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OPERATIONAL ACTIVITIES SEGMENT

The Council’s operational activities segment was held from 14 to 18 July 2011 in Geneva. Member States reviewed how far the UN system had gone in making its operational activities more relevant, effective and efficient – by implementing the guidance given by the General assembly in 2007. They also provided recommendations on how best to prepare for the 2012 Quadrennial Comprehensive Policy Review (QCPR) of UN system operational activities by the General Assembly. (click to see summaries of discussion)

At the end of the segment, the Council adopted a resolution, providing guidance to the preparations of the 2012 QCPR of the GA (ECOSOC RESOLUTION/2011/7).

The following are amongst the key messages emerged from the segment:

  1. The new development landscape requires the UN development organizations to work strategically together in order to help programme countries to identify emerging opportunities and achieve the Internationally Agreed Development Goals, including the MDGs.
  2. National development priorities include horizontal, cross-cutting issues. In the context, the UN system must increase its work across current institutional borders in order to address the multidimensional development challenges. Donor Governments should shift more funding streams to more thematic, horizontal intervention and avoid small operations. In the current challenging resource environment, UN operational activities for development must target initiatives that have catalytic impact and multiplying effects on other development dimensions, such as gender equality.
  3. The fast-changing development needs in some cases challenge UN’s relevance. The UN must increase its efficiency and agility to respond to different country situations. General Assembly guidance must be implemented by all UN agencies as priority, and subject to strengthened monitoring and evaluation.
  4. The funding of the UN system should become more adequate to enable it to respond to long term development needs. It is important to better understand what critical mass of core/unrestricted funding an organization needs to be able to respond to its core mandates and to the priorities of programme countries. There should be an improved burden sharing of UN system funding among Member States.
  5. The UN should further gain credibility and support by demonstrating its results and impact. The entire development system should invest more in the tools and systems to reinforce results-orientation. The UN needs to move its coherence agenda from a process to a results-orientation approach.
  6. The exponential growth of competent, local non-government institutions raises the need for the UN to adjust its operations to ensure “when and where it works, it is strategic and at the high end of the value-chain”. In this context, the UN must rely more on partnerships to achieve its goals.
  7. The UN resident coordinator must be a team leader. Resident coordinators should have the competencies, authority and resources to lead the UN system, contribute to the work of the UN country team and promote change.
  8. The role of the resident coordinator should go beyond UN internal coordination efforts, and must include strong coordination with programme countries, the donor community and other actors in the area of development cooperation and emergency relief.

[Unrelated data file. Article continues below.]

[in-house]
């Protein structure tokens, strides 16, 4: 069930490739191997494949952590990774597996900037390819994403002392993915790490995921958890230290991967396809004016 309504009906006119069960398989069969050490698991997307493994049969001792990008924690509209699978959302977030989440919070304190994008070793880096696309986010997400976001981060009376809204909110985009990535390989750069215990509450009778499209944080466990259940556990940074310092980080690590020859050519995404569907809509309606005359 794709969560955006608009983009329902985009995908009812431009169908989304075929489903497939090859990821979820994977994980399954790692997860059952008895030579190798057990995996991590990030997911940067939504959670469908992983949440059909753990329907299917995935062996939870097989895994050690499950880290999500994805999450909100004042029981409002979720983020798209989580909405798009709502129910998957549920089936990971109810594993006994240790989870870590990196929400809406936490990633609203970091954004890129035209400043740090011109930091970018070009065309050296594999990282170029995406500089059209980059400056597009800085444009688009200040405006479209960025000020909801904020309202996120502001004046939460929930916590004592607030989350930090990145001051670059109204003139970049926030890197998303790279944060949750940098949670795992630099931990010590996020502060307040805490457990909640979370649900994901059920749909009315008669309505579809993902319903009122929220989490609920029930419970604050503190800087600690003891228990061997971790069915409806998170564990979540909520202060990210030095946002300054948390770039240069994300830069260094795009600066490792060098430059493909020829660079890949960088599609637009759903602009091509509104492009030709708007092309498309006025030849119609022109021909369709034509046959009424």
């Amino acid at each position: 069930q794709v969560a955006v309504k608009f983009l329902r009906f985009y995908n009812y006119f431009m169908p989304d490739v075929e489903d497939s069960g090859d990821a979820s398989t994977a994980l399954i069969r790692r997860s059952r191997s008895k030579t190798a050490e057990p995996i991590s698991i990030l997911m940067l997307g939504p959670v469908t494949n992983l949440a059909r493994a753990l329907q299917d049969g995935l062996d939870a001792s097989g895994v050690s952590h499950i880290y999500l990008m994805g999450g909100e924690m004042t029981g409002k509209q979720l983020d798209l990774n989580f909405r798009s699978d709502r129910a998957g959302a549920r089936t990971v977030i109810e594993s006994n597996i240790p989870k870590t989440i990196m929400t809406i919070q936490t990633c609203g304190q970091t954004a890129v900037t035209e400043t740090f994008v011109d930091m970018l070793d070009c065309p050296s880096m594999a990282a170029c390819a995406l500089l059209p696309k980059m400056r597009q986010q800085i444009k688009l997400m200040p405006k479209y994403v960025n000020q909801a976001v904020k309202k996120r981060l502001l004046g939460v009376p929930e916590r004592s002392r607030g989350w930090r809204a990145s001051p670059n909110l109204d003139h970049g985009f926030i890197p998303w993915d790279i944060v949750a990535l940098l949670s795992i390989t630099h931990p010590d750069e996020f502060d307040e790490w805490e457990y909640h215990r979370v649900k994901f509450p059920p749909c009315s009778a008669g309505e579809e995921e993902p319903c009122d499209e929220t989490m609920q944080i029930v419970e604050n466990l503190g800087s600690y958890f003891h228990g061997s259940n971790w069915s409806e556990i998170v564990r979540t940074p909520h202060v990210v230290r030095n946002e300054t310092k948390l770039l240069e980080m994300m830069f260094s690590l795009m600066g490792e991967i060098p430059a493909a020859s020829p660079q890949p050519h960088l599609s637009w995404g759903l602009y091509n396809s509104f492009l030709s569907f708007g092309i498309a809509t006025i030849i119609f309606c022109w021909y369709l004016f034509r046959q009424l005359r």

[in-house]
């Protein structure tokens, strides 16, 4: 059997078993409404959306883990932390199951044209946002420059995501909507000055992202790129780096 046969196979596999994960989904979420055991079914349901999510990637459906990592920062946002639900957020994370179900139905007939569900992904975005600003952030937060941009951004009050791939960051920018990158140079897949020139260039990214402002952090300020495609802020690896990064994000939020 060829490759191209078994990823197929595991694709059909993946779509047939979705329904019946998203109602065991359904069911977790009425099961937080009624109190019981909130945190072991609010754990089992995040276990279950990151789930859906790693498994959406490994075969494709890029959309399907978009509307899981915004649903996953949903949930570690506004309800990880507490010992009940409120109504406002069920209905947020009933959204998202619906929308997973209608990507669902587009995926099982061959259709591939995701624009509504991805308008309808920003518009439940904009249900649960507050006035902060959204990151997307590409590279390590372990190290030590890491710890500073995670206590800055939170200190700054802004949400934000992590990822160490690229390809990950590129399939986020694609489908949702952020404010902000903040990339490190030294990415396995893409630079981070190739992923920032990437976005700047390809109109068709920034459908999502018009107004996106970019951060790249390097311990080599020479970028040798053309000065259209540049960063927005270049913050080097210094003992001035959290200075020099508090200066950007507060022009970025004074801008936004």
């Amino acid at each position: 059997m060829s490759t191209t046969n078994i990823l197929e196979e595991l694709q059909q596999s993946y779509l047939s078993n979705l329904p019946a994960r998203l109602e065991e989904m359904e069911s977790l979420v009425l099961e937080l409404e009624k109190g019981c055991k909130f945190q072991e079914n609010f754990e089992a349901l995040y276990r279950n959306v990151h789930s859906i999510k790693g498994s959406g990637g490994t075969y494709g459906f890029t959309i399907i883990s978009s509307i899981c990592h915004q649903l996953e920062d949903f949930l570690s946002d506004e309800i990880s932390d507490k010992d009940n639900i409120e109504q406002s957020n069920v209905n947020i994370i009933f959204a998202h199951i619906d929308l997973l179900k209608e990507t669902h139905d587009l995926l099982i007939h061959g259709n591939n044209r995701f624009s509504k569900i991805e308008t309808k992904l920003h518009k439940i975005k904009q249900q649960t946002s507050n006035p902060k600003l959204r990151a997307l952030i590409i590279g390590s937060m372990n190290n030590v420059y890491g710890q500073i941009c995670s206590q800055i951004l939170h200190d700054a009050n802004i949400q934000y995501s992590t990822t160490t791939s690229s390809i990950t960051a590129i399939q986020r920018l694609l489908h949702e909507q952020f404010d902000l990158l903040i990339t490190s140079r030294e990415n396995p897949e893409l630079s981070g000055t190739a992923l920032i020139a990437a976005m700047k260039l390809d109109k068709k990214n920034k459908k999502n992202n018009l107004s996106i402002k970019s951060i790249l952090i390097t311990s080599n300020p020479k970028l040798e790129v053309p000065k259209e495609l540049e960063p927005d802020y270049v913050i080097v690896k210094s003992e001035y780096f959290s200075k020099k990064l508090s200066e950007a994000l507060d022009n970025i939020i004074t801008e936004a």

9. The widely differing and frequently changing UN procedures act as critical obstacles to cooperation between a country and the UN. Measures are needed to accelerate simplification and harmonization of business processes. One back office can be explored as a solution.
  10. There is a need to improve the links between UN Development Assistance Frameworks (UNDAFs) and agency-specific programming. This could be done by peer reviewing agency country programmes in the UN Country Team.

Four reports of the Secretary-General supported the deliberations of the Council (highlights of reports):

  1. Report of the Secretary-General on results achieved and measures and processes implemented in follow-up to General Assembly resolution 62/208 on the triennial comprehensive policy review of operational activities for development of the United Nations (E/2011/112)
  2. Report of the Secretary -General on comprehensive statistical analysis of the financing of operational activities for development of the United Nations system for 2009 (E/2011/107)
  3. Report of the Secretary -General on the functioning of the resident coordinator system, including costs and benefits (E/2011/86)
  4. Report of the Secretary-General on simplification and harmonization of the UN development system (E/2011/88)

 
The work of the Segment was organized around four panels (Programme):

  1. Preparing for the 2012 Quadrennial Comprehensive Policy Review of the General Assembly - “What are the expectations: issues, process and outcome?” (concept note)
  2. Dialogue with Executive Heads of UN Funds and Programmes: “Looking to the future of operational activities for development of Funds and Programmes: strengths, weaknesses, opportunities and threats”
  3.  “Strengthening the leadership of the UN Resident Coordinator: role of accountability frameworks, resources and results reporting” (concept note)
  4. “How to define the concept of “critical mass” of core resources?” (Funding update for 2010) (concept Note)

The functions of the segment were defined by the General Assembly in its Resolution (A/RES/48/162)

Contact

  • Ms. Monica Nogara, Senior Economic Affairs Officer, Development Cooperation Policy Branch, Office of ECOSOC Support and Coordination/DESA, (212) 963-4901.
  • Mr. Huanyu Liu, Economic Affairs Officer, Development Cooperation Policy Branch, Office of ECOSOC Support and Coordination/DESA, or write to ecosocinfo@un.org.    

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